Getting Started

If you're like most people, your writing process has room for improvement. With a little added effort, most working academics can write both more and better prose. But how to begin? Whether you're thinking of using me as a coach or just looking for a little extra self-discipline, why not try my "9-Hour Challenge" as a way of getting started?

First, decide on one of the perhaps many drafts of journal articles you've got in your desk, or even just one of the ideas for an article you've got in your head. (You can also take this challenge for a whole book or dissertation, or a chapter of a such a work, but you may have to adjust it a little in that case.) Next, remember that a journal article is a quite standardized product, with recognizable "standard issue" parts. This lets you envisage it as a 40-paragraph text divided into about eight 5-paragraph sections. Each paragraph should take you about 30 minutes to draft (later, it will take you any number of 30-minute sessions to edit).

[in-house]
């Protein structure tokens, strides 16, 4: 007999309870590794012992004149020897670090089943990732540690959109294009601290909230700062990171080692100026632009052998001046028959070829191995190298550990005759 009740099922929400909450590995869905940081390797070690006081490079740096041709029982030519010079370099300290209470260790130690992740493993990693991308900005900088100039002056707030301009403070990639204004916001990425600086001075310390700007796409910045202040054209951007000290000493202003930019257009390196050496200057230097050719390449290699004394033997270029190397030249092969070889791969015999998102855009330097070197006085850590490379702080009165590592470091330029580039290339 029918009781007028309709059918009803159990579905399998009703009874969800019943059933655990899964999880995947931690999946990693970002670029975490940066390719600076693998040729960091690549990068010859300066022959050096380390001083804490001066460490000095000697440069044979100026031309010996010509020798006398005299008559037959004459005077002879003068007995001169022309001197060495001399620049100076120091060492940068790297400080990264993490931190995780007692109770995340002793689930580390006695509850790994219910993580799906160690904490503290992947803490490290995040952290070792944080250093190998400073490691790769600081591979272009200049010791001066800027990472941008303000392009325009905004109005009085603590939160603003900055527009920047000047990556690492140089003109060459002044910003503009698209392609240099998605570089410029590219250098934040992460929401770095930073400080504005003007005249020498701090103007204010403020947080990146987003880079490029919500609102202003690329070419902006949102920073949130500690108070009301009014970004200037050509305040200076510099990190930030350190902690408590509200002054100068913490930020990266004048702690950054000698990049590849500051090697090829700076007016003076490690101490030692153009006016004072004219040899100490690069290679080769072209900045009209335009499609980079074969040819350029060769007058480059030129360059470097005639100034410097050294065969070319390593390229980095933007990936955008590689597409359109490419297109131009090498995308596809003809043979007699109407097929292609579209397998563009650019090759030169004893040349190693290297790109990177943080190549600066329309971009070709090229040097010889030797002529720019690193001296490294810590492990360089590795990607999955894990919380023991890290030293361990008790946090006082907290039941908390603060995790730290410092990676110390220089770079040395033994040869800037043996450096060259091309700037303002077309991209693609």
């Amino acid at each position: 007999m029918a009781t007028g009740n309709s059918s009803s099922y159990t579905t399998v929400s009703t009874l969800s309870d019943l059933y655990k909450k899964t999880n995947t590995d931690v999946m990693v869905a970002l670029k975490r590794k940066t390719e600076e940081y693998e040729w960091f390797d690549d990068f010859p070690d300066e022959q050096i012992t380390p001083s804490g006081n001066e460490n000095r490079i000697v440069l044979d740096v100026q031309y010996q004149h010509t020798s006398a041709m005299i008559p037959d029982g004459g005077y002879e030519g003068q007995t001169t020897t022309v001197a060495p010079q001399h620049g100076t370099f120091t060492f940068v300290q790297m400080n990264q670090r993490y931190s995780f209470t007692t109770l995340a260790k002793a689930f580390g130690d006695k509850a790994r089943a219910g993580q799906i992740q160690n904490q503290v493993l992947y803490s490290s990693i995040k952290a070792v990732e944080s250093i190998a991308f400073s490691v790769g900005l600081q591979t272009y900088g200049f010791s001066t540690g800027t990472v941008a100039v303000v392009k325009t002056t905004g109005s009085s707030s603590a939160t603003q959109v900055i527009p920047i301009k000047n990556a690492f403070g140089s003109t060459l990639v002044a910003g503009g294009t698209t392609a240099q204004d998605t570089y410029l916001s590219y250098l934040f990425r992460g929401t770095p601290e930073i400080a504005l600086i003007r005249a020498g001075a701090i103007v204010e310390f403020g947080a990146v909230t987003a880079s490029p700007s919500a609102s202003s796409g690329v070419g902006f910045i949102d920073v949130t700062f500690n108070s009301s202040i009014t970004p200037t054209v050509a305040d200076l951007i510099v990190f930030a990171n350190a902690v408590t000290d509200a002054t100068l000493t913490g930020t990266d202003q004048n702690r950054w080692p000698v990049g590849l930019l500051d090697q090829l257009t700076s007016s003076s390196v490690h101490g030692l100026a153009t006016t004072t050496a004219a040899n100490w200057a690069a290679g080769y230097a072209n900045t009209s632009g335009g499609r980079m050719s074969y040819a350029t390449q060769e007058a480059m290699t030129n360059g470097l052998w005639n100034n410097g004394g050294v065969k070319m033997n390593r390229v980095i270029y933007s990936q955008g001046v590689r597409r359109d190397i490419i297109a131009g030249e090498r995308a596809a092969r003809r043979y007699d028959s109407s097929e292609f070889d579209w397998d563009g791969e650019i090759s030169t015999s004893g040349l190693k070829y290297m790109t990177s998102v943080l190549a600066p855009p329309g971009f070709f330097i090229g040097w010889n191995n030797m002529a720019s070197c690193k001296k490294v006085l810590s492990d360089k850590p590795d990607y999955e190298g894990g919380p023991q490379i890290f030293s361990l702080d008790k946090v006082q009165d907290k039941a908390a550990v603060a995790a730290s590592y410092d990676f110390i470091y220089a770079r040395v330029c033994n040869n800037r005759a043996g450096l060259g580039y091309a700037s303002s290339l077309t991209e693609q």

This means that you should be able to write exactly 18 paragraphs (almost half the paper) in 9 hours. Book those hours into your calendar at a reasonable intensity (given the rest of your schedule). Try to work at least 30 minutes per day on the Challenge, and at most 3 hours. That means that after between 3 and 18 days you'll have written 18 paragraphs.

Spread the work throughout the whole paper. Write the first three paragraphs (this will be the introduction) and the penultimate paragraph (this will be the first paragraph of your conclusion). That's four out of eighteen paragraphs. There are seven sections left and 14 paragraphs to write: write two paragraphs for your background, theory and method sections, and another two for your implications section. Write 6 paragraphs of results.

After having spent exactly nine working hours writing, and writing exactly 18 prose paragraphs, you (and, if you like, I) are in a position to evaluate the result. You will also have gotten a taste of the discipline that Writing Process Reengineering implies. At this point you have a good basis for a talk with your coach or for a few moments of serious self-reflection.

Keep in mind that another 11 hours will produce the remaining 22 paragraphs. Another 20 hours after that will let you rework each paragraph (each group of roughly six sentences) for 30 minutes each. With your writing process thus under control you decide how much better your papers will get, simply by deciding how much time (how many 30-minute sessions) you put into it.

Your next step is to take the "16-Week Challenge".